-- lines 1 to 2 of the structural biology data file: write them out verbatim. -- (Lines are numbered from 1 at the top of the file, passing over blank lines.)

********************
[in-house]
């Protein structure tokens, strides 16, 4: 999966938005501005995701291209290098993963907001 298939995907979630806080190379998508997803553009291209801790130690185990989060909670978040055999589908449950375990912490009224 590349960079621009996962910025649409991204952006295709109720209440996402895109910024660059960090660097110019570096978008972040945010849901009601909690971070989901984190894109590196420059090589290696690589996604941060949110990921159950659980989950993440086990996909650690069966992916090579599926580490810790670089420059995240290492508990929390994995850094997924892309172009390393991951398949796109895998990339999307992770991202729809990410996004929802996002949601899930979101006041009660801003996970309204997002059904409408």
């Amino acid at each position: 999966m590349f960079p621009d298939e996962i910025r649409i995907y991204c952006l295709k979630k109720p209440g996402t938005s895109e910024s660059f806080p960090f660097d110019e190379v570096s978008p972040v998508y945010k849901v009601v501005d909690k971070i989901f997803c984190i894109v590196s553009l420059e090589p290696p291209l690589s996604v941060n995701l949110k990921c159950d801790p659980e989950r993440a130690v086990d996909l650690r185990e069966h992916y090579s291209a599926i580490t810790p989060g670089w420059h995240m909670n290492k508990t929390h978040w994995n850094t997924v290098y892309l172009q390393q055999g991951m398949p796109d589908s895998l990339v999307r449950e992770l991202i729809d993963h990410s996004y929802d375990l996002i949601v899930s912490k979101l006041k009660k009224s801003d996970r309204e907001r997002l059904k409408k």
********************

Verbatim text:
[in-house]
């Protein structure tokens, strides 16, 4: 999966938005501005995701291209290098993963907001 298939995907979630806080190379998508997803553009291209801790130690185990989060909670978040055999589908449950375990912490009224 590349960079621009996962910025649409991204952006295709109720209440996402895109910024660059960090660097110019570096978008972040945010849901009601909690971070989901984190894109590196420059090589290696690589996604941060949110990921159950659980989950993440086990996909650690069966992916090579599926580490810790670089420059995240290492508990929390994995850094997924892309172009390393991951398949796109895998990339999307992770991202729809990410996004929802996002949601899930979101006041009660801003996970309204997002059904409408």